Bread is inexpensive, readily available and it’s easy to mash up with your fingers into small bread balls around your hook.
If you want to catch mullet, try bread!
Chumming For Mullet
Another effective method of baiting mullet is luring them to your fishing area by chumming food particles in the water. This method works especially well if you’re trying to cast net for mullet.
There are unlimited options for consideration if you opt for this approach, both organic and processed. Chicken mash, oatmeal, or breadcrumbs are all effective bait materials to chum for mullet.
Do Mullet Eat Corn?
Wild mullet are less likely to feed on corn. However, in residential ponds and fish farm operations, corn and other grain mashes are fed to mullet.
What Do Fish Farm Mullet Feed On?
Mullet are not exclusively caught in the wild; they are also farmed in ponds and shallow coastal waters enclosed in net barriers. Mullet farmers have a choice between natural foods, fish pellets, or both.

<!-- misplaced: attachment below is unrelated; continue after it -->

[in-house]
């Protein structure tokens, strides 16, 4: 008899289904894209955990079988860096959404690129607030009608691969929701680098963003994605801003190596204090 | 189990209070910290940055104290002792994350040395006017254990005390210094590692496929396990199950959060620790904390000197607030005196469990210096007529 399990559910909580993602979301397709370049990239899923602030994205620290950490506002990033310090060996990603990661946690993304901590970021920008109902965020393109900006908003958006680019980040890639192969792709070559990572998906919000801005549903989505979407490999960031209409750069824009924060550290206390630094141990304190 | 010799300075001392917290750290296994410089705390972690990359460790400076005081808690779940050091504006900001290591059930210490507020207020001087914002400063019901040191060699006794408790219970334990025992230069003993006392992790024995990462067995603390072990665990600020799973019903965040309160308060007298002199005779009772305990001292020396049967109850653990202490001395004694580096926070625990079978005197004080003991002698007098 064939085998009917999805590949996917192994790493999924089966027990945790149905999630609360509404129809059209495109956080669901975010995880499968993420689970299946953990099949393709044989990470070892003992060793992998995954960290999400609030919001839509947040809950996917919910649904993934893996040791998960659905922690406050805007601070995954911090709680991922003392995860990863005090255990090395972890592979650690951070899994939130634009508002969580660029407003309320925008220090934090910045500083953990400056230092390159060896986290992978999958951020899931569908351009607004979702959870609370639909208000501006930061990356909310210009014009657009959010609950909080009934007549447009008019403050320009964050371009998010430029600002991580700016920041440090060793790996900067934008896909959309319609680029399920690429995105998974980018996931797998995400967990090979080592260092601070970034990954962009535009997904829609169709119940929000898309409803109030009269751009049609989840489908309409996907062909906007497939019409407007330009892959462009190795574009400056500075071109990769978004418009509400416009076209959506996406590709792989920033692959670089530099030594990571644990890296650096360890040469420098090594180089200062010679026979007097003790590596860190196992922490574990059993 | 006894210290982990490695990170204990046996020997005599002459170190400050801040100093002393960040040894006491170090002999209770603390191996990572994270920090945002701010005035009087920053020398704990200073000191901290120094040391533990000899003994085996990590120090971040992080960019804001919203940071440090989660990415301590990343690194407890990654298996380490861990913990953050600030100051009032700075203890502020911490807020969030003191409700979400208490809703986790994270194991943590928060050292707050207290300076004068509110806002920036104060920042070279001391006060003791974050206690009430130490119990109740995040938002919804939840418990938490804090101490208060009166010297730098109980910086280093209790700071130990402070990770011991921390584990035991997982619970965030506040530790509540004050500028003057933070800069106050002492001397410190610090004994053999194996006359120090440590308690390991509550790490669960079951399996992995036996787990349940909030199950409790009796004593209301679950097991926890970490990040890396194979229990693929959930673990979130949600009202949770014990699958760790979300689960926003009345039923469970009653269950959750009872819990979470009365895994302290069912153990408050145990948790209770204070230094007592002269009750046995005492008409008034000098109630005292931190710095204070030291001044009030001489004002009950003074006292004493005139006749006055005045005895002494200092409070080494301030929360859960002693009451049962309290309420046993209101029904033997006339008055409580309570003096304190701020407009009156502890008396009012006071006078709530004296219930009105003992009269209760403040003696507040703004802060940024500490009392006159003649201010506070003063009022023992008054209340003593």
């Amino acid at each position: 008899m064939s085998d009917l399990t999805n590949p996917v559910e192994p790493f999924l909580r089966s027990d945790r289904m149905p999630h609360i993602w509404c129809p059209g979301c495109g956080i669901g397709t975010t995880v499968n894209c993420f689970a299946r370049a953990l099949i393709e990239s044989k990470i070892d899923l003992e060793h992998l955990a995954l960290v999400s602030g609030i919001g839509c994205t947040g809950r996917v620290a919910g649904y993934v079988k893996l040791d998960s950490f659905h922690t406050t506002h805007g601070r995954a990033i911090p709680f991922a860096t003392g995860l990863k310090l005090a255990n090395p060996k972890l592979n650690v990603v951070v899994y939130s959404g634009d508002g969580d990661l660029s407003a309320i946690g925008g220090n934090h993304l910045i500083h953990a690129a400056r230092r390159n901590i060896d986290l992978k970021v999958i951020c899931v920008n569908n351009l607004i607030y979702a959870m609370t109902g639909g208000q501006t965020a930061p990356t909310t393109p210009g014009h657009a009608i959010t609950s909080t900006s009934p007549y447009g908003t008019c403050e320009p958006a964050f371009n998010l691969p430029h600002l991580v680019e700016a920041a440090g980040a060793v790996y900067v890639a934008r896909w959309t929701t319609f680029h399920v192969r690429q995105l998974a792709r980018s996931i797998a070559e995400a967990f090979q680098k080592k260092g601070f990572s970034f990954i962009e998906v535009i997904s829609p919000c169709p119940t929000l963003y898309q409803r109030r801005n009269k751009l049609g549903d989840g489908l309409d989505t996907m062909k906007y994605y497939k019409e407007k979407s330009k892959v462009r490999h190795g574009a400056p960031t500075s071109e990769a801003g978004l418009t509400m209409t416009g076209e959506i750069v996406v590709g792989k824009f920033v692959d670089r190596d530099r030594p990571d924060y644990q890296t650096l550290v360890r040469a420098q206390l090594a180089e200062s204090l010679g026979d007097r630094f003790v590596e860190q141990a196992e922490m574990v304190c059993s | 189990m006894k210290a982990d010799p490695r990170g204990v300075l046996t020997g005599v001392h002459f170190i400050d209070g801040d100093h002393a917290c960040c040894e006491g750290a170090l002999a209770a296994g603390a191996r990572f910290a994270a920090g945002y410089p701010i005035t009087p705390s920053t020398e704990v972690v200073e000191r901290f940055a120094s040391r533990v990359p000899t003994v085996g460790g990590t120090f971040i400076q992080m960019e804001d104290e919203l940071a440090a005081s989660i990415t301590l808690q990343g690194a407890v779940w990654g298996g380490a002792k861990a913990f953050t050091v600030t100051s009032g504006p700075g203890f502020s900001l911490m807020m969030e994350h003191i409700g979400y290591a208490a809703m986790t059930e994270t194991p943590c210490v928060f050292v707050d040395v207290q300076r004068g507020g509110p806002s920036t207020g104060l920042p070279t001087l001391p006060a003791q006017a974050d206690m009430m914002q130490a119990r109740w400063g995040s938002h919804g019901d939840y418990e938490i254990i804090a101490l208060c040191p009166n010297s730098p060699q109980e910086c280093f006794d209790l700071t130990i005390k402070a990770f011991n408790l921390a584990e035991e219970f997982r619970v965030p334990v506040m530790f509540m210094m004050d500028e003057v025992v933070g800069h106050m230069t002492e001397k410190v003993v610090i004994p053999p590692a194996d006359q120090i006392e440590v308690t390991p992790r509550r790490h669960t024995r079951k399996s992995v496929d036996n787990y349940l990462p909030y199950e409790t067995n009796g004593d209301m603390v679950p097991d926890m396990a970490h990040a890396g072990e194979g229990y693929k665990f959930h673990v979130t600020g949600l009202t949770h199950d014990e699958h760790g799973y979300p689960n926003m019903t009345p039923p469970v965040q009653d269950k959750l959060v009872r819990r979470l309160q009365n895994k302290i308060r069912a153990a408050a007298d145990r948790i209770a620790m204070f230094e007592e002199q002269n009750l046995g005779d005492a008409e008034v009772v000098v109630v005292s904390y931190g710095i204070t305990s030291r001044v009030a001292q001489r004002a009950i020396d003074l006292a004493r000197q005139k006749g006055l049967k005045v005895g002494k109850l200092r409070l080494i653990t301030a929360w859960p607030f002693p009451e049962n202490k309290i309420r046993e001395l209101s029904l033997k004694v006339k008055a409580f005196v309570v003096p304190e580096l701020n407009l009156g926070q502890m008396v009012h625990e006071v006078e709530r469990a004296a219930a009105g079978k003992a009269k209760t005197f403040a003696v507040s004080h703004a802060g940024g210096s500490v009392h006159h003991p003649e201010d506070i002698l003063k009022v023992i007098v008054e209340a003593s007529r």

Natural foods that can be fed to farmed mullet include cereals like bran, wheat, corn, boiled rice, and millet. They also feed on earthworms and maggots. Pellets often supplement these food options to help balance nutritional requirements.
Ingredients of fish pellets for the omnivorous mullet fish are as diverse as the numerous food sources they enjoy in the wild. Their concentration can be manipulated to suit the farmer’s goals which is how farmed mullet get bigger faster.
Examples of fish pellet components are fishmeal, fish oil, groundnut oil cakes, soybean cake meal, and the cereals mentioned above.